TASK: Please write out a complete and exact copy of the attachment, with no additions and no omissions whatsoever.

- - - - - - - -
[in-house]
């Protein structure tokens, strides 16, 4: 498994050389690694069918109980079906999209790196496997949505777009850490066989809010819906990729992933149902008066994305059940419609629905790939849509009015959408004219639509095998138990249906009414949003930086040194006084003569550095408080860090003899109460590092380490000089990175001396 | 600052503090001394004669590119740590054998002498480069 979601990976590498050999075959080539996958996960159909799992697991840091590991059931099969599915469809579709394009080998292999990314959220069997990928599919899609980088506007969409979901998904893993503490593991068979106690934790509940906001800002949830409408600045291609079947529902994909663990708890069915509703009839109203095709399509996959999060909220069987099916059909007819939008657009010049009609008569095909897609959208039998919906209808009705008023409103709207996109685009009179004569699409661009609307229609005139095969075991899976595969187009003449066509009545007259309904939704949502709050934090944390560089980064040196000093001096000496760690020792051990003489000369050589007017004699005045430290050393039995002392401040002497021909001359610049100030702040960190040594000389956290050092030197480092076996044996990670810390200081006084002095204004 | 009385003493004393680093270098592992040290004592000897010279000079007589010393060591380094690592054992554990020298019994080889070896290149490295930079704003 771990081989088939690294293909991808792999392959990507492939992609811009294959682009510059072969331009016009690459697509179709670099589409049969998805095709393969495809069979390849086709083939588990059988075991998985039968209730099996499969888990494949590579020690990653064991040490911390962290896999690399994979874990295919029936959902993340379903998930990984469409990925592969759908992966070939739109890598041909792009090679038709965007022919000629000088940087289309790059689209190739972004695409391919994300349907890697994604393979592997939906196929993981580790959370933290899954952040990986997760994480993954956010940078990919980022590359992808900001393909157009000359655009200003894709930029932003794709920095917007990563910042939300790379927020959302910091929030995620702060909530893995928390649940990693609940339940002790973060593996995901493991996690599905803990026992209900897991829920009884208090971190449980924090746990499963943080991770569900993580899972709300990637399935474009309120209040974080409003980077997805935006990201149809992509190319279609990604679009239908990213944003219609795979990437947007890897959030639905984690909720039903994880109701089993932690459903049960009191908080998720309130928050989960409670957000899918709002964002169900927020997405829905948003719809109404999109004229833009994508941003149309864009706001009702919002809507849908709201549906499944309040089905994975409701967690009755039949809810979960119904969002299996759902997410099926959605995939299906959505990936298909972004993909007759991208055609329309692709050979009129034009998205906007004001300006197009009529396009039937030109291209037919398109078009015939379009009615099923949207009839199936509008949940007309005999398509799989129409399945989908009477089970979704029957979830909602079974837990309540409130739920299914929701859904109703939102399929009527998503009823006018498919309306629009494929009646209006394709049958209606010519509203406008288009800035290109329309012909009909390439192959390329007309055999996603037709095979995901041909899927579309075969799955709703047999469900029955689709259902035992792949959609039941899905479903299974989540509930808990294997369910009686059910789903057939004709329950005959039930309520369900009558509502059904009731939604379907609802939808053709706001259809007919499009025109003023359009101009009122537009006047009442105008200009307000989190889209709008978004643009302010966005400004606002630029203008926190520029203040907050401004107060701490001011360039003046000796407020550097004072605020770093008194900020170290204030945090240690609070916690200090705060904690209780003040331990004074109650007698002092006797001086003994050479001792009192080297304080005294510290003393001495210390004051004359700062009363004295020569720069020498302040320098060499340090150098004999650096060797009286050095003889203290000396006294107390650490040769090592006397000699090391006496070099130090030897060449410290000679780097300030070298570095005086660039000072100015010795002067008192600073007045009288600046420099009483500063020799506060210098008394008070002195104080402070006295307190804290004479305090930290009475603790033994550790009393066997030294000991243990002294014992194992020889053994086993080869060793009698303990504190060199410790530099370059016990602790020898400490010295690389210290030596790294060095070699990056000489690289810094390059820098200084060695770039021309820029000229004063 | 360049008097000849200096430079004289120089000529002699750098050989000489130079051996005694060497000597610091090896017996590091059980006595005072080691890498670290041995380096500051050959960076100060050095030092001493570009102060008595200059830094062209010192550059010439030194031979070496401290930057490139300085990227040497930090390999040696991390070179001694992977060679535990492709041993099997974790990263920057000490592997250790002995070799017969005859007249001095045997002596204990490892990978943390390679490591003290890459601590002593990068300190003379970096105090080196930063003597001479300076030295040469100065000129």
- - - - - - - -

[in-house]
């Protein structure tokens, strides 16, 4: 498994050389690694069918109980079906999209790196496997949505777009850490066989809010819906990729992933149902008066994305059940419609629905790939849509009015959408004219639509095998138990249906009414949003930086040194006084003569550095408080860090003899109460590092380490000089990175001396 | 600052503090001394004669590119740590054998002498480069 979601990976590498050999075959080539996958996960159909799992697991840091590991059931099969599915469809579709394009080998292999990314959220069997990928599919899609980088506007969409979901998904893993503490593991068979106690934790509940906001800002949830409408600045291609079947529902994909663990708890069915509703009839109203095709399509996959999060909220069987099916059909007819939008657009010049009609008569095909897609959208039998919906209808009705008023409103709207996109685009009179004569699409661009609307229609005139095969075991899976595969187009003449066509009545007259309904939704949502709050934090944390560089980064040196000093001096000496760690020792051990003489000369050589007017004699005045430290050393039995002392401040002497021909001359610049100030702040960190040594000389956290050092030197480092076996044996990670810390200081006084002095204004 | 009385003493004393680093270098592992040290004592000897010279000079007589010393060591380094690592054992554990020298019994080889070896290149490295930079704003 771990081989088939690294293909991808792999392959990507492939992609811009294959682009510059072969331009016009690459697509179709670099589409049969998805095709393969495809069979390849086709083939588990059988075991998985039968209730099996499969888990494949590579020690990653064991040490911390962290896999690399994979874990295919029936959902993340379903998930990984469409990925592969759908992966070939739109890598041909792009090679038709965007022919000629000088940087289309790059689209190739972004695409391919994300349907890697994604393979592997939906196929993981580790959370933290899954952040990986997760994480993954956010940078990919980022590359992808900001393909157009000359655009200003894709930029932003794709920095917007990563910042939300790379927020959302910091929030995620702060909530893995928390649940990693609940339940002790973060593996995901493991996690599905803990026992209900897991829920009884208090971190449980924090746990499963943080991770569900993580899972709300990637399935474009309120209040974080409003980077997805935006990201149809992509190319279609990604679009239908990213944003219609795979990437947007890897959030639905984690909720039903994880109701089993932690459903049960009191908080998720309130928050989960409670957000899918709002964002169900927020997405829905948003719809109404999109004229833009994508941003149309864009706001009702919002809507849908709201549906499944309040089905994975409701967690009755039949809810979960119904969002299996759902997410099926959605995939299906959505990936298909972004993909007759991208055609329309692709050979009129034009998205906007004001300006197009009529396009039937030109291209037919398109078009015939379009009615099923949207009839199936509008949940007309005999398509799989129409399945989908009477089970979704029957979830909602079974837990309540409130739920299914929701859904109703939102399929009527998503009823006018498919309306629009494929009646209006394709049958209606010519509203406008288009800035290109329309012909009909390439192959390329007309055999996603037709095979995901041909899927579309075969799955709703047999469900029955689709259902035992792949959609039941899905479903299974989540509930808990294997369910009686059910789903057939004709329950005959039930309520369900009558509502059904009731939604379907609802939808053709706001259809007919499009025109003023359009101009009122537009006047009442105008200009307000989190889209709008978004643009302010966005400004606002630029203008926190520029203040907050401004107060701490001011360039003046000796407020550097004072605020770093008194900020170290204030945090240690609070916690200090705060904690209780003040331990004074109650007698002092006797001086003994050479001792009192080297304080005294510290003393001495210390004051004359700062009363004295020569720069020498302040320098060499340090150098004999650096060797009286050095003889203290000396006294107390650490040769090592006397000699090391006496070099130090030897060449410290000679780097300030070298570095005086660039000072100015010795002067008192600073007045009288600046420099009483500063020799506060210098008394008070002195104080402070006295307190804290004479305090930290009475603790033994550790009393066997030294000991243990002294014992194992020889053994086993080869060793009698303990504190060199410790530099370059016990602790020898400490010295690389210290030596790294060095070699990056000489690289810094390059820098200084060695770039021309820029000229004063 | 360049008097000849200096430079004289120089000529002699750098050989000489130079051996005694060497000597610091090896017996590091059980006595005072080691890498670290041995380096500051050959960076100060050095030092001493570009102060008595200059830094062209010192550059010439030194031979070496401290930057490139300085990227040497930090390999040696991390070179001694992977060679535990492709041993099997974790990263920057000490592997250790002995070799017969005859007249001095045997002596204990490892990978943390390679490591003290890459601590002593990068300190003379970096105090080196930063003597001479300076030295040469100065000129």